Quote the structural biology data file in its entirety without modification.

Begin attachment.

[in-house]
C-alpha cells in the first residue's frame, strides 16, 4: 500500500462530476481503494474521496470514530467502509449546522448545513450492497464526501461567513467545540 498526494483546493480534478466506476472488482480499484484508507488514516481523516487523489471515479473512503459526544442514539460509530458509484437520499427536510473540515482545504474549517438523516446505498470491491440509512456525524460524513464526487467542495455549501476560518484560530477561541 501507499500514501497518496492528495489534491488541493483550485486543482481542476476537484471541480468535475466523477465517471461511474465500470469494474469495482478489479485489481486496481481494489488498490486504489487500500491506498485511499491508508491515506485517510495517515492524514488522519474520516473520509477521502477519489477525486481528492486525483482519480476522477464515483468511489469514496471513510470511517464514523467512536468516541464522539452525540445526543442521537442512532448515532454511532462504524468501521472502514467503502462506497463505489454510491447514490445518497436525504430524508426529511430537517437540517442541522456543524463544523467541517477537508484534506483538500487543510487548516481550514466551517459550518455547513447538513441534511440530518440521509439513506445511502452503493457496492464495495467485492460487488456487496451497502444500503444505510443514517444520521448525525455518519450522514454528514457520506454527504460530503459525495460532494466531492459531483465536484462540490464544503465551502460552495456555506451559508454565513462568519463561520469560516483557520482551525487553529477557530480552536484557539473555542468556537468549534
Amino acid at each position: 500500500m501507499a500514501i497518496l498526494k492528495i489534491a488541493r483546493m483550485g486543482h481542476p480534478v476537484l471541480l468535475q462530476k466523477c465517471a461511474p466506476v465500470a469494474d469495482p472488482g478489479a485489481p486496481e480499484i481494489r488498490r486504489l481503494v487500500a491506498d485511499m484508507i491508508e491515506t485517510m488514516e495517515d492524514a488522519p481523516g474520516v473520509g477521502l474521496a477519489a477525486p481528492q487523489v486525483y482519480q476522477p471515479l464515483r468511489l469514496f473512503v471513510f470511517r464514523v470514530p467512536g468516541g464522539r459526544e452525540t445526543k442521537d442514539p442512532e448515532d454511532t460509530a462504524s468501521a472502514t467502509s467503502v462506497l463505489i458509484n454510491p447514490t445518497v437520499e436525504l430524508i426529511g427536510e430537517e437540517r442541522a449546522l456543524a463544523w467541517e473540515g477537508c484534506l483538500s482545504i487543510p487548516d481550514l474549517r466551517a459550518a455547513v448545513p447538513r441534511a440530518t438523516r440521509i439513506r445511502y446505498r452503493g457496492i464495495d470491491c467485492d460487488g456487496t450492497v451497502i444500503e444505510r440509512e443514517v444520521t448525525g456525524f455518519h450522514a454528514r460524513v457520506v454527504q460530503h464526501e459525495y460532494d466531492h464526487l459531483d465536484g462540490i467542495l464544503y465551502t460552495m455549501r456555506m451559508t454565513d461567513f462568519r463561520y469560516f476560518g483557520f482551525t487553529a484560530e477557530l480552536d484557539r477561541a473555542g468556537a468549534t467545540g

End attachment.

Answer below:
[in-house]
C-alpha cells in the first residue's frame, strides 16, 4: 500500500462530476481503494474521496470514530467502509449546522448545513450492497464526501461567513467545540 498526494483546493480534478466506476472488482480499484484508507488514516481523516487523489471515479473512503459526544442514539460509530458509484437520499427536510473540515482545504474549517438523516446505498470491491440509512456525524460524513464526487467542495455549501476560518484560530477561541 501507499500514501497518496492528495489534491488541493483550485486543482481542476476537484471541480468535475466523477465517471461511474465500470469494474469495482478489479485489481486496481481494489488498490486504489487500500491506498485511499491508508491515506485517510495517515492524514488522519474520516473520509477521502477519489477525486481528492486525483482519480476522477464515483468511489469514496471513510470511517464514523467512536468516541464522539452525540445526543442521537442512532448515532454511532462504524468501521472502514467503502462506497463505489454510491447514490445518497436525504430524508426529511430537517437540517442541522456543524463544523467541517477537508484534506483538500487543510487548516481550514466551517459550518455547513447538513441534511440530518440521509439513506445511502452503493457496492464495495467485492460487488456487496451497502444500503444505510443514517444520521448525525455518519450522514454528514457520506454527504460530503459525495460532494466531492459531483465536484462540490464544503465551502460552495456555506451559508454565513462568519463561520469560516483557520482551525487553529477557530480552536484557539473555542468556537468549534
Amino acid at each position: 500500500m501507499a500514501i497518496l498526494k492528495i489534491a488541493r483546493m483550485g486543482h481542476p480534478v476537484l471541480l468535475q462530476k466523477c465517471a461511474p466506476v465500470a469494474d469495482p472488482g478489479a485489481p486496481e480499484i481494489r488498490r486504489l481503494v487500500a491506498d485511499m484508507i491508508e491515506t485517510m488514516e495517515d492524514a488522519p481523516g474520516v473520509g477521502l474521496a477519489a477525486p481528492q487523489v486525483y482519480q476522477p471515479l464515483r468511489l469514496f473512503v471513510f470511517r464514523v470514530p467512536g468516541g464522539r459526544e452525540t445526543k442521537d442514539p442512532e448515532d454511532t460509530a462504524s468501521a472502514t467502509s467503502v462506497l463505489i458509484n454510491p447514490t445518497v437520499e436525504l430524508i426529511g427536510e430537517e437540517r442541522a449546522l456543524a463544523w467541517e473540515g477537508c484534506l483538500s482545504i487543510p487548516d481550514l474549517r466551517a459550518a455547513v448545513p447538513r441534511a440530518t438523516r440521509i439513506r445511502y446505498r452503493g457496492i464495495d470491491c467485492d460487488g456487496t450492497v451497502i444500503e444505510r440509512e443514517v444520521t448525525g456525524f455518519h450522514a454528514r460524513v457520506v454527504q460530503h464526501e459525495y460532494d466531492h464526487l459531483d465536484g462540490i467542495l464544503y465551502t460552495m455549501r456555506m451559508t454565513d461567513f462568519r463561520y469560516f476560518g483557520f482551525t487553529a484560530e477557530l480552536d484557539r477561541a473555542g468556537a468549534t467545540g